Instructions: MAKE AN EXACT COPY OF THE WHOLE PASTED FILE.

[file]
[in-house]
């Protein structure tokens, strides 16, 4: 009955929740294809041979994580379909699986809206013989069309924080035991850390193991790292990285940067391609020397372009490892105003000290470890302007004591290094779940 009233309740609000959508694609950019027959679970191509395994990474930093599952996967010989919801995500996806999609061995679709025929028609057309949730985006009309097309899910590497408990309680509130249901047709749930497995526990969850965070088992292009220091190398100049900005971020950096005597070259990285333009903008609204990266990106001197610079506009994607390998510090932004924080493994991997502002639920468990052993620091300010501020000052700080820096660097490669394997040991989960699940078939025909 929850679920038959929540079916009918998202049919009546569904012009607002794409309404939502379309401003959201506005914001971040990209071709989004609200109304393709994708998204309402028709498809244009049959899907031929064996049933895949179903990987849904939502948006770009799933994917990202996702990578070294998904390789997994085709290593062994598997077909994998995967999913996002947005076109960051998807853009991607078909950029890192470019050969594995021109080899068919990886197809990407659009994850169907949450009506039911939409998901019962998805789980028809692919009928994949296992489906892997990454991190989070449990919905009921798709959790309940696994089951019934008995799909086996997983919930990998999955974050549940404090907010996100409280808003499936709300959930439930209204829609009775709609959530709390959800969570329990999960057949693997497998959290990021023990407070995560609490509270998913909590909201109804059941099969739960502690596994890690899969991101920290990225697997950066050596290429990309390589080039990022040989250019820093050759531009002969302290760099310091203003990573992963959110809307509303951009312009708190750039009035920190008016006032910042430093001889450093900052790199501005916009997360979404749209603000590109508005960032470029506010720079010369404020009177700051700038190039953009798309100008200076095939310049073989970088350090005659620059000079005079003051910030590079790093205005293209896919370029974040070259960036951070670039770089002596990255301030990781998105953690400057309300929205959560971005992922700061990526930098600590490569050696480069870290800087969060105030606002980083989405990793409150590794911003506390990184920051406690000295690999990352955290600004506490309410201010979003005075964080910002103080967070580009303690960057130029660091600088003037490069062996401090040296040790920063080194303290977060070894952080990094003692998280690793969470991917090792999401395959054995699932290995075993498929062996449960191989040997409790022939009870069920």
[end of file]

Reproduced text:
[in-house]
């Protein structure tokens, strides 16, 4: 009955929740294809041979994580379909699986809206013989069309924080035991850390193991790292990285940067391609020397372009490892105003000290470890302007004591290094779940 009233309740609000959508694609950019027959679970191509395994990474930093599952996967010989919801995500996806999609061995679709025929028609057309949730985006009309097309899910590497408990309680509130249901047709749930497995526990969850965070088992292009220091190398100049900005971020950096005597070259990285333009903008609204990266990106001197610079506009994607390998510090932004924080493994991997502002639920468990052993620091300010501020000052700080820096660097490669394997040991989960699940078939025909 929850679920038959929540079916009918998202049919009546569904012009607002794409309404939502379309401003959201506005914001971040990209071709989004609200109304393709994708998204309402028709498809244009049959899907031929064996049933895949179903990987849904939502948006770009799933994917990202996702990578070294998904390789997994085709290593062994598997077909994998995967999913996002947005076109960051998807853009991607078909950029890192470019050969594995021109080899068919990886197809990407659009994850169907949450009506039911939409998901019962998805789980028809692919009928994949296992489906892997990454991190989070449990919905009921798709959790309940696994089951019934008995799909086996997983919930990998999955974050549940404090907010996100409280808003499936709300959930439930209204829609009775709609959530709390959800969570329990999960057949693997497998959290990021023990407070995560609490509270998913909590909201109804059941099969739960502690596994890690899969991101920290990225697997950066050596290429990309390589080039990022040989250019820093050759531009002969302290760099310091203003990573992963959110809307509303951009312009708190750039009035920190008016006032910042430093001889450093900052790199501005916009997360979404749209603000590109508005960032470029506010720079010369404020009177700051700038190039953009798309100008200076095939310049073989970088350090005659620059000079005079003051910030590079790093205005293209896919370029974040070259960036951070670039770089002596990255301030990781998105953690400057309300929205959560971005992922700061990526930098600590490569050696480069870290800087969060105030606002980083989405990793409150590794911003506390990184920051406690000295690999990352955290600004506490309410201010979003005075964080910002103080967070580009303690960057130029660091600088003037490069062996401090040296040790920063080194303290977060070894952080990094003692998280690793969470991917090792999401395959054995699932290995075993498929062996449960191989040997409790022939009870069920």